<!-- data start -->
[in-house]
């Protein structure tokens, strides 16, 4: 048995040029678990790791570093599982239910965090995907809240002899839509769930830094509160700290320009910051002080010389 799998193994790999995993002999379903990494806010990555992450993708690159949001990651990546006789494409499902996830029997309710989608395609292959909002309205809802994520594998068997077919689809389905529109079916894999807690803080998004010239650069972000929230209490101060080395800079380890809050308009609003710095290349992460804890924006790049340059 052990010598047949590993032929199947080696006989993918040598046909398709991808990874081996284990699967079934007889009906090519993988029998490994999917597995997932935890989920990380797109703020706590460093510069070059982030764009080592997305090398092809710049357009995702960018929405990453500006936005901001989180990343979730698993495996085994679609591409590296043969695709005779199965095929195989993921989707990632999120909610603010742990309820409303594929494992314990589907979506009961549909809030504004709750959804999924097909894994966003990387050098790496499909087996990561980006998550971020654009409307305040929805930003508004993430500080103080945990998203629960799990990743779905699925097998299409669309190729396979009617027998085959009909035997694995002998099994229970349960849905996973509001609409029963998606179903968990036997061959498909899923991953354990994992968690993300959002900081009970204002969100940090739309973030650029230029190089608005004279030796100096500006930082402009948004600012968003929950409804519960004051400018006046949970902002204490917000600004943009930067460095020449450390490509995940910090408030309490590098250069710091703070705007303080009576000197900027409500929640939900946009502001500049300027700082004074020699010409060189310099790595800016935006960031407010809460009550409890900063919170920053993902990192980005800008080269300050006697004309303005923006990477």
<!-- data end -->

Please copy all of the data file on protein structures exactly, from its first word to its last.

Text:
[in-house]
């Protein structure tokens, strides 16, 4: 048995040029678990790791570093599982239910965090995907809240002899839509769930830094509160700290320009910051002080010389 799998193994790999995993002999379903990494806010990555992450993708690159949001990651990546006789494409499902996830029997309710989608395609292959909002309205809802994520594998068997077919689809389905529109079916894999807690803080998004010239650069972000929230209490101060080395800079380890809050308009609003710095290349992460804890924006790049340059 052990010598047949590993032929199947080696006989993918040598046909398709991808990874081996284990699967079934007889009906090519993988029998490994999917597995997932935890989920990380797109703020706590460093510069070059982030764009080592997305090398092809710049357009995702960018929405990453500006936005901001989180990343979730698993495996085994679609591409590296043969695709005779199965095929195989993921989707990632999120909610603010742990309820409303594929494992314990589907979506009961549909809030504004709750959804999924097909894994966003990387050098790496499909087996990561980006998550971020654009409307305040929805930003508004993430500080103080945990998203629960799990990743779905699925097998299409669309190729396979009617027998085959009909035997694995002998099994229970349960849905996973509001609409029963998606179903968990036997061959498909899923991953354990994992968690993300959002900081009970204002969100940090739309973030650029230029190089608005004279030796100096500006930082402009948004600012968003929950409804519960004051400018006046949970902002204490917000600004943009930067460095020449450390490509995940910090408030309490590098250069710091703070705007303080009576000197900027409500929640939900946009502001500049300027700082004074020699010409060189310099790595800016935006960031407010809460009550409890900063919170920053993902990192980005800008080269300050006697004309303005923006990477």